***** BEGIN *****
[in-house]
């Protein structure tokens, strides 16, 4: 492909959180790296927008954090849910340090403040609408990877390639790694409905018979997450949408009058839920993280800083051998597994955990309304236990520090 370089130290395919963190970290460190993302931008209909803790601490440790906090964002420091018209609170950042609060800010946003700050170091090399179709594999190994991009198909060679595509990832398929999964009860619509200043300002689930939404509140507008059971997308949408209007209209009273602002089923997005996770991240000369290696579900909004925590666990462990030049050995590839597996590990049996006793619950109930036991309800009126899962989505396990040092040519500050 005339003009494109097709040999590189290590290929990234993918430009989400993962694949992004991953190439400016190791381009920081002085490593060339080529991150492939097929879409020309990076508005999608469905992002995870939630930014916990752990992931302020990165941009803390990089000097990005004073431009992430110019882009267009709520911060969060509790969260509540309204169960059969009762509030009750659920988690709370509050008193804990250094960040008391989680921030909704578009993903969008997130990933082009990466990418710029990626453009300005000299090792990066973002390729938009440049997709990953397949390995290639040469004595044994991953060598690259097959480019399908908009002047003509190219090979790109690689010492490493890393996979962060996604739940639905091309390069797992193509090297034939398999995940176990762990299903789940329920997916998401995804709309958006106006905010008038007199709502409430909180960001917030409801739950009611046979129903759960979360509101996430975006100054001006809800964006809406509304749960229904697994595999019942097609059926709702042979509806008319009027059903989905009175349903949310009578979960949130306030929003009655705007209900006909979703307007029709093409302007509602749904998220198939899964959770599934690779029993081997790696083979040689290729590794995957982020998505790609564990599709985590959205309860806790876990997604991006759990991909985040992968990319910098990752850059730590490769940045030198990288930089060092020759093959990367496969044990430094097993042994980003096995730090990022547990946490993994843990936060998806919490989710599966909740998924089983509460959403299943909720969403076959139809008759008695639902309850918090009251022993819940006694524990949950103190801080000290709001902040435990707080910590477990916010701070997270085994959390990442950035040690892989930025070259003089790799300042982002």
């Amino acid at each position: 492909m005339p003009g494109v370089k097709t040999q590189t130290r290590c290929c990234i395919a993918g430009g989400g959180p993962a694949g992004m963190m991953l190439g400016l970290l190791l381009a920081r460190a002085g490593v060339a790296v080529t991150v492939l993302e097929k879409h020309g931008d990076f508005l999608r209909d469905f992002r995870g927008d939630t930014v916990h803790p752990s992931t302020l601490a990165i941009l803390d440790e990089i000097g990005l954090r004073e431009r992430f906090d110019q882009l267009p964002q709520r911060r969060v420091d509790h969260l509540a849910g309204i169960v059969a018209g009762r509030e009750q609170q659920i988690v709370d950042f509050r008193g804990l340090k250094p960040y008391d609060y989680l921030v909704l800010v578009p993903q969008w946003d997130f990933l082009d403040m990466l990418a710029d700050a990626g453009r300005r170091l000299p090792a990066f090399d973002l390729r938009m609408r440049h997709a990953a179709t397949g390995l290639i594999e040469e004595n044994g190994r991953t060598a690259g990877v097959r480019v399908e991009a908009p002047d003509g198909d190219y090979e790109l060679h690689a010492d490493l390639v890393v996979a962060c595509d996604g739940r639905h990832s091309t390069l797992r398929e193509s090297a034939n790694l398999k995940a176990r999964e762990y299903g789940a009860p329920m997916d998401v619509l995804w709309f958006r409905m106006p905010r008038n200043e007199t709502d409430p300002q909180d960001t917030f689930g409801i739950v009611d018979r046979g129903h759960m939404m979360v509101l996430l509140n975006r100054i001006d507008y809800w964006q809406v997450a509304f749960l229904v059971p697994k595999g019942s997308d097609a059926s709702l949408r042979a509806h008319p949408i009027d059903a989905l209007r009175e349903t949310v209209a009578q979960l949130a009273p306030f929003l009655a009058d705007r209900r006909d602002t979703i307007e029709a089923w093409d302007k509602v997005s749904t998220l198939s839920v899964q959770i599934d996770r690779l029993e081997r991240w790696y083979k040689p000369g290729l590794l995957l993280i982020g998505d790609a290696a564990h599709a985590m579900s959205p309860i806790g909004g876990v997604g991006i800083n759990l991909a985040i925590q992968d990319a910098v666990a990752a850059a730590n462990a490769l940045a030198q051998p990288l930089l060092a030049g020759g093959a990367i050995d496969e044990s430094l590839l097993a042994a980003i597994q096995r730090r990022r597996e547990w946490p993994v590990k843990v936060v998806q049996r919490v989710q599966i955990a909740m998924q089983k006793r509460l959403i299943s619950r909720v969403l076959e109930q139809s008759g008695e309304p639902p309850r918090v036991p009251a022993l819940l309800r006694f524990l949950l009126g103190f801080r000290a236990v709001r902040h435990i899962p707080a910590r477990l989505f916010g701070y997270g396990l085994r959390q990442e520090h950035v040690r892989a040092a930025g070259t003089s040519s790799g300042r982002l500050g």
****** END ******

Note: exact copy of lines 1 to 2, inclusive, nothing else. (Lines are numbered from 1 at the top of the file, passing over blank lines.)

[in-house]
């Protein structure tokens, strides 16, 4: 492909959180790296927008954090849910340090403040609408990877390639790694409905018979997450949408009058839920993280800083051998597994955990309304236990520090 370089130290395919963190970290460190993302931008209909803790601490440790906090964002420091018209609170950042609060800010946003700050170091090399179709594999190994991009198909060679595509990832398929999964009860619509200043300002689930939404509140507008059971997308949408209007209209009273602002089923997005996770991240000369290696579900909004925590666990462990030049050995590839597996590990049996006793619950109930036991309800009126899962989505396990040092040519500050 005339003009494109097709040999590189290590290929990234993918430009989400993962694949992004991953190439400016190791381009920081002085490593060339080529991150492939097929879409020309990076508005999608469905992002995870939630930014916990752990992931302020990165941009803390990089000097990005004073431009992430110019882009267009709520911060969060509790969260509540309204169960059969009762509030009750659920988690709370509050008193804990250094960040008391989680921030909704578009993903969008997130990933082009990466990418710029990626453009300005000299090792990066973002390729938009440049997709990953397949390995290639040469004595044994991953060598690259097959480019399908908009002047003509190219090979790109690689010492490493890393996979962060996604739940639905091309390069797992193509090297034939398999995940176990762990299903789940329920997916998401995804709309958006106006905010008038007199709502409430909180960001917030409801739950009611046979129903759960979360509101996430975006100054001006809800964006809406509304749960229904697994595999019942097609059926709702042979509806008319009027059903989905009175349903949310009578979960949130306030929003009655705007209900006909979703307007029709093409302007509602749904998220198939899964959770599934690779029993081997790696083979040689290729590794995957982020998505790609564990599709985590959205309860806790876990997604991006759990991909985040992968990319910098990752850059730590490769940045030198990288930089060092020759093959990367496969044990430094097993042994980003096995730090990022547990946490993994843990936060998806919490989710599966909740998924089983509460959403299943909720969403076959139809008759008695639902309850918090009251022993819940006694524990949950103190801080000290709001902040435990707080910590477990916010701070997270085994959390990442950035040690892989930025070259003089790799300042982002």